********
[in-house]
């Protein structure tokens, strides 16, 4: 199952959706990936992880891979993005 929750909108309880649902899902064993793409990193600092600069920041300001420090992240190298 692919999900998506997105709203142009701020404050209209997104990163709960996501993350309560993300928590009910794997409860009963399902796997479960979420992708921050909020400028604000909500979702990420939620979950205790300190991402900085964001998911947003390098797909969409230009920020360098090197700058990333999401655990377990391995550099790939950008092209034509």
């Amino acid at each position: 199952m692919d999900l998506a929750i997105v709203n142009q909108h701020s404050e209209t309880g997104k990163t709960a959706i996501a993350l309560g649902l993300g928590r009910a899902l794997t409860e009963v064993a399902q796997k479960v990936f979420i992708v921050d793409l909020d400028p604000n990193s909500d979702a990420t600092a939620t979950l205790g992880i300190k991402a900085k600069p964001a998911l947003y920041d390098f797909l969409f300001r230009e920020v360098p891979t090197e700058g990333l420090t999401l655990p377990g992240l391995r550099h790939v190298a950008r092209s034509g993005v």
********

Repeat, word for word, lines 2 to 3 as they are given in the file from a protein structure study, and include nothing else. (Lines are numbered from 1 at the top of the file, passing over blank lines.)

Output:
């Protein structure tokens, strides 16, 4: 199952959706990936992880891979993005 929750909108309880649902899902064993793409990193600092600069920041300001420090992240190298 692919999900998506997105709203142009701020404050209209997104990163709960996501993350309560993300928590009910794997409860009963399902796997479960979420992708921050909020400028604000909500979702990420939620979950205790300190991402900085964001998911947003390098797909969409230009920020360098090197700058990333999401655990377990391995550099790939950008092209034509």
């Amino acid at each position: 199952m692919d999900l998506a929750i997105v709203n142009q909108h701020s404050e209209t309880g997104k990163t709960a959706i996501a993350l309560g649902l993300g928590r009910a899902l794997t409860e009963v064993a399902q796997k479960v990936f979420i992708v921050d793409l909020d400028p604000n990193s909500d979702a990420t600092a939620t979950l205790g992880i300190k991402a900085k600069p964001a998911l947003y920041d390098f797909l969409f300001r230009e920020v360098p891979t090197e700058g990333l420090t999401l655990p377990g992240l391995r550099h790939v190298a950008r092209s034509g993005v």